Bryan Horrigan

From Wikipedia, the free encyclopedia
Jump to navigation Jump to search

Bryan Horrigan
Born1962 (age 57–58)
Brisbane, Queensland, Australia
OccupationDean of the Faculty of Law at Monash University

Professor Bryan Horrigan (born 1962) is an Australian legal academic. His expertise is in commercial law, corporate social responsibility and government contracts. Professor Horrigan currently holds the Louis Waller Chair of Law and has been the Dean of the Faculty of Law at Monash University since January, 2013. He also works as a consultant to law firms and governments.


Bryan Horrigan was born in Brisbane, Queensland, Australia. He was educated at St. Joseph's College, Gregory Terrace (Brisbane) and the University of Queensland (BA, LLB), where he was awarded a Rhodes Scholarship.[1] He was subsequently awarded a D. Phil. in Law from University College, Oxford.

Professional career[edit]

Horrigan worked with law firm Allens Arthur Robinson (AAR), first as a senior associate from 1991 to 1994, then as a consultant since 1995.[2] In 1995, he also became an associate professor at Queensland University of Technology.[3] In July 2000, he became a professor in the School of Law at the University of Canberra, as well as the director of the National Centre for Corporate Law and Policy Research[4] and deputy director of the National Institute for Governance,[4] until 2005.

In 2005, Horrigan joined the Division of Law at Macquarie University as professor as well as its associate dean for research.[4] He was co-director of the cross-disciplinary Centre for Comparative Law, History, and Governance,[5] holding publicly funded research grants on corporate governance in the public sector as well as internationalisation of Australian law and adjudication. Horrigan left Macquarie's Division of Law in 2008. He has been a visiting academic at the Wharton Business School in Philadelphia.[6]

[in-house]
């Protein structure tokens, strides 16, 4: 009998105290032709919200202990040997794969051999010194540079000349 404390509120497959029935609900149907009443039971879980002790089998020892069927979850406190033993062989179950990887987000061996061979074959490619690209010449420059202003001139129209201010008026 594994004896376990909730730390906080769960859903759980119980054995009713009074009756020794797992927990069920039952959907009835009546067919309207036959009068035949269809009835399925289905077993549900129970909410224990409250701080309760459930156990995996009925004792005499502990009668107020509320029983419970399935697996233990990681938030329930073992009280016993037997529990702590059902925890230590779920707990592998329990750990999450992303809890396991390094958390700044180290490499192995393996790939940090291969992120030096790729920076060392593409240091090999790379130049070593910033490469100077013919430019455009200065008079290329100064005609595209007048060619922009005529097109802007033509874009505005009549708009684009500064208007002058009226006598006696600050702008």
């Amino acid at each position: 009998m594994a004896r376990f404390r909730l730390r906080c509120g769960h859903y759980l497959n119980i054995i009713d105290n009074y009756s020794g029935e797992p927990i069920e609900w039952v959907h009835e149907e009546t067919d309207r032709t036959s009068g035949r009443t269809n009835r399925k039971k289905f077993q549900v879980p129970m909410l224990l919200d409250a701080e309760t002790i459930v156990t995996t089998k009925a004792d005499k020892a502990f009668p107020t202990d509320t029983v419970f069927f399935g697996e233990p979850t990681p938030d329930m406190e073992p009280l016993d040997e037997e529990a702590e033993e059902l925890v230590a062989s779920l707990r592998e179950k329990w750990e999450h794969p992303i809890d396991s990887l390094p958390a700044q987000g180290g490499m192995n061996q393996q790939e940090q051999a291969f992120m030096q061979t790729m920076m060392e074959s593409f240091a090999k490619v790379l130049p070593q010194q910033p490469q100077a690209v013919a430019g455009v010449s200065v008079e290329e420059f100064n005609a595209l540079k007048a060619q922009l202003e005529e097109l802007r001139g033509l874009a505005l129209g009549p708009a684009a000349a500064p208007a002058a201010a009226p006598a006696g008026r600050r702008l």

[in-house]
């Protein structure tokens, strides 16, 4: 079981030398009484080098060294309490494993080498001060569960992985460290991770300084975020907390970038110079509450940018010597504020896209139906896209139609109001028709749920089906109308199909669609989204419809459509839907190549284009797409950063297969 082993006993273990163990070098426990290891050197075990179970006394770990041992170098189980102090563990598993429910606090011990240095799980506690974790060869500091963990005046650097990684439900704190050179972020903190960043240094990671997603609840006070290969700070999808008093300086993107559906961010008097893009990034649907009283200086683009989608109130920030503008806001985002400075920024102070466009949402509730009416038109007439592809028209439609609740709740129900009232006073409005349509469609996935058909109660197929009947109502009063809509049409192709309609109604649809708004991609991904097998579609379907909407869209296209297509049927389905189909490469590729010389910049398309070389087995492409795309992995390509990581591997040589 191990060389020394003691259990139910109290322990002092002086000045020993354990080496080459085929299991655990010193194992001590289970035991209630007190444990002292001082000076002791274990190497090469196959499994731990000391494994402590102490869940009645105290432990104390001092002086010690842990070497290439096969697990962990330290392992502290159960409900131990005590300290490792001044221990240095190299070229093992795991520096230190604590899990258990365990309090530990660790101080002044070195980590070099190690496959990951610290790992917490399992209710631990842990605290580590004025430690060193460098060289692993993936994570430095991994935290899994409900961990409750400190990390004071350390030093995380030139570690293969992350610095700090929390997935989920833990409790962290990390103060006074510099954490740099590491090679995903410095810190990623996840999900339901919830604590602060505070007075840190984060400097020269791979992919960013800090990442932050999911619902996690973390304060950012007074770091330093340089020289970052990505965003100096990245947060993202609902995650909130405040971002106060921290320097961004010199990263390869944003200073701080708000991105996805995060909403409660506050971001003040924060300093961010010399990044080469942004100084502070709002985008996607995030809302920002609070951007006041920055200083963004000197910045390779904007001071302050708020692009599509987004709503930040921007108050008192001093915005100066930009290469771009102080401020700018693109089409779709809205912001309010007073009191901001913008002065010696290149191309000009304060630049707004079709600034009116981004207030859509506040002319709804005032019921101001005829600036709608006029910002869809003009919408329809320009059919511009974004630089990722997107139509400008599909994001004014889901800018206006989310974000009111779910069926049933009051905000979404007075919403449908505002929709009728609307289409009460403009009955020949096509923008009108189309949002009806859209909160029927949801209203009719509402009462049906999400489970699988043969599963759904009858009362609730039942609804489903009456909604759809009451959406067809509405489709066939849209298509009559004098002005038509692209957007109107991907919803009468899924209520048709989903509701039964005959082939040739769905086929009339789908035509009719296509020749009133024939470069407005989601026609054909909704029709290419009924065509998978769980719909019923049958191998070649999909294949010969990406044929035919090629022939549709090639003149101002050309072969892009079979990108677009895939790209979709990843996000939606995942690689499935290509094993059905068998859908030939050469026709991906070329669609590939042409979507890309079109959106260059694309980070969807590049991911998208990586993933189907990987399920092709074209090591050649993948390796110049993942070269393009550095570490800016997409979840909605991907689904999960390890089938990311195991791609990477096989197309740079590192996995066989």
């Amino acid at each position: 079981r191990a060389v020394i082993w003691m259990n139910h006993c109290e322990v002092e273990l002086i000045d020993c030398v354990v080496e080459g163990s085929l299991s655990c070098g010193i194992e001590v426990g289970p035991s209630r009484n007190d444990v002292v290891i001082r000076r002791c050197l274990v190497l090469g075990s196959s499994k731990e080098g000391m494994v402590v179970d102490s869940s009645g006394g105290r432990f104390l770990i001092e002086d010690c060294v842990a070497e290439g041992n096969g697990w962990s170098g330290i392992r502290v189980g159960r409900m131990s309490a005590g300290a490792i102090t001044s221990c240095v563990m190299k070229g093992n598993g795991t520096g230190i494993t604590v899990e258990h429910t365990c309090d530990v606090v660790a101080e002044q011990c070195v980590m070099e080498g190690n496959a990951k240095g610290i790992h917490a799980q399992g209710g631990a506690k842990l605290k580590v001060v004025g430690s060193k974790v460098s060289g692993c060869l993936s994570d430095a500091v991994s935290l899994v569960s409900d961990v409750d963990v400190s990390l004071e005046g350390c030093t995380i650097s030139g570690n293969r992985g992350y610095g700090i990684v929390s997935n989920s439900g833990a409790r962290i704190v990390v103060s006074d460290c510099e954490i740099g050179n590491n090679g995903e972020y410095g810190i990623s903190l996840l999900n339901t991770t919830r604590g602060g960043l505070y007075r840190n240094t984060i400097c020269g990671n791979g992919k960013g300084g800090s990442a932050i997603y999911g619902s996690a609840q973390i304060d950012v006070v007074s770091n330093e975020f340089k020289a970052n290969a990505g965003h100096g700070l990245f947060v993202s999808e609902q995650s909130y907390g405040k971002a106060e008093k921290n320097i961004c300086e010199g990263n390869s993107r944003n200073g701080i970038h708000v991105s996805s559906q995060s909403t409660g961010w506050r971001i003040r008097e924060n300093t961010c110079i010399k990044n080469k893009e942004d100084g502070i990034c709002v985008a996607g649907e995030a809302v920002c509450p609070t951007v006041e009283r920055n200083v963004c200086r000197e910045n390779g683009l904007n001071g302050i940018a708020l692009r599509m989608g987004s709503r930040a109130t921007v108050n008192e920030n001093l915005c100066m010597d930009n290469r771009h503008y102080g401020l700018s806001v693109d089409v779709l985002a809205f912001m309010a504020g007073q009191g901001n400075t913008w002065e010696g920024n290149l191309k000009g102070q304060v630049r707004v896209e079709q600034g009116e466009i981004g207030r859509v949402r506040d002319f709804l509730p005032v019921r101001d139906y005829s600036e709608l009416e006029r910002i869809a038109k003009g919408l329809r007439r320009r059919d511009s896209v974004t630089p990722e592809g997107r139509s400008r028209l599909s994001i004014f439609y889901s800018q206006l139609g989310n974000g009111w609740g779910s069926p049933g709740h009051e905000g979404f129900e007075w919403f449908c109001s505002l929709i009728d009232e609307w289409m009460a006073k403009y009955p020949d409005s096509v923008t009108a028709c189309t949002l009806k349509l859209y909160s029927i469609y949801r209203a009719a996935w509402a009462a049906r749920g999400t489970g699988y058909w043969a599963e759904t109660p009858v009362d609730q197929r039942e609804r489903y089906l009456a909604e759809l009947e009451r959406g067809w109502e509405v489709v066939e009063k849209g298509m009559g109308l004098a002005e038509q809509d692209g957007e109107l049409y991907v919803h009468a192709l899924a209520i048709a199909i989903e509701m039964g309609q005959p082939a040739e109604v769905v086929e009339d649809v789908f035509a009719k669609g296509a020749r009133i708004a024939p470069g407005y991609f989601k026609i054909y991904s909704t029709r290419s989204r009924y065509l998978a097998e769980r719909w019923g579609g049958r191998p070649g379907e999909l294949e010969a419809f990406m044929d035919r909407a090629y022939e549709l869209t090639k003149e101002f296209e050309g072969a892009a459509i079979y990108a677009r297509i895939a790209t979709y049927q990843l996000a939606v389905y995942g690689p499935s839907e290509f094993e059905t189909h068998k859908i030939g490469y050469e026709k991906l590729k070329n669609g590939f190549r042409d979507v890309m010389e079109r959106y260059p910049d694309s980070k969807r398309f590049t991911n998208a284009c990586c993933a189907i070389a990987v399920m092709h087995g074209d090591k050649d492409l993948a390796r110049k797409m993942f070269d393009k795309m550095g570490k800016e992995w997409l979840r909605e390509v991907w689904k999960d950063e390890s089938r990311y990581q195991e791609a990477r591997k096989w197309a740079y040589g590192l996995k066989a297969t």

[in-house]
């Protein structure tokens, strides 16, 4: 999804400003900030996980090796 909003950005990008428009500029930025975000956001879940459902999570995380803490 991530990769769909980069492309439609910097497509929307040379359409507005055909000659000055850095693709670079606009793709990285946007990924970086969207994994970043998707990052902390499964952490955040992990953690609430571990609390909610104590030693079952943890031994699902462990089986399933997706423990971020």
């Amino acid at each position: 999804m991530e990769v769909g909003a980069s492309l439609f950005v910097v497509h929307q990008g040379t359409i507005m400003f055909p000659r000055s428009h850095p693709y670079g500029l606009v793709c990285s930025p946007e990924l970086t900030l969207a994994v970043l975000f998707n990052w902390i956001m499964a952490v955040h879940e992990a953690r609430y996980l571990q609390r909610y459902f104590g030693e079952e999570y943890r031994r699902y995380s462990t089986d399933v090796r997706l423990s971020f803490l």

Horrigan has contributed papers to many publications and authored three books. His published research has been cited in judgments, reports, or speeches by judges and other public officials, parliamentary committees, regulatory bodies (including the Corporations and Markets Advisory Committee (CAMAC)'s 2005 Discussion Paper on Corporate Social Responsibility), academics, and legal practitioners.



Horrigan has contributed chapters to the following academic and professional texts:

  • 1994. Enforcing Securities
  • 1994. Foreign Investment in Australia
  • 1995. Equity: Issues and Trends
  • 1996. Interpreting Constitutions
  • 1997. Commercial Implications of Native Title
  • 1998. Government Law and Policy: Commercial Aspects (ed., contrib.)
  • 1999. Corporatisation and Privatisation in Australia
  • 1999. Guarantees and Solicitors' Certificates
  • 2001. Human Rights and Commercial Law
  • 2002. Oxford Companion to the High Court of Australia
  • 2003. From Bureaucracy to Business Enterprise
  • 2005. Handbook of Corporate Legal Responsibility


Horrigan's books include:

  • 2000. Horrors' Hints: Helpful Hints on the Theory and Practice of Legal Research and Analysis for Students, Academics and Practitioners
    Faculty of Law, Kelvin Grove, Qld.: Queensland University of Technology, ISBN 978-1-86435-474-4 (pbk.)
  • 2003. Adventures in Law and Justice: Exploring Big Legal Questions in Everyday Life
    Law at Large, Sydney: University of New South Wales Press, ISBN 978-0-86840-572-8 (pbk.), "a down-to-earth explanation of topical and newsworthy law-and-justice dilemmas".
  • 2008. Corporate Social Responsibility in the 21st Century: Debates, Models and Practices Across Government, Law and Business
    Cheltenham, UK & Northampton, MA: Edward Elgar Publishing, ISBN 978-1-84542-956-0 (hbk.), ISBN 978-1-84720-835-4 (pbk.)


  1. ^
  2. ^ "Archived copy". Archived from the original on 24 May 2012. Retrieved 2012-10-10.CS1 maint: archived copy as title (link)
  3. ^ "Archived copy". Archived from the original on 1 July 2012. Retrieved 2012-10-10.CS1 maint: archived copy as title (link)
  4. ^ a b c Horrigan, "Details".
  5. ^ "Archived copy". Archived from the original on 27 October 2014. Retrieved 2012-10-10.CS1 maint: archived copy as title (link)
  6. ^ "Archived copy". Archived from the original on 21 June 2012. Retrieved 2012-10-10.CS1 maint: archived copy as title (link)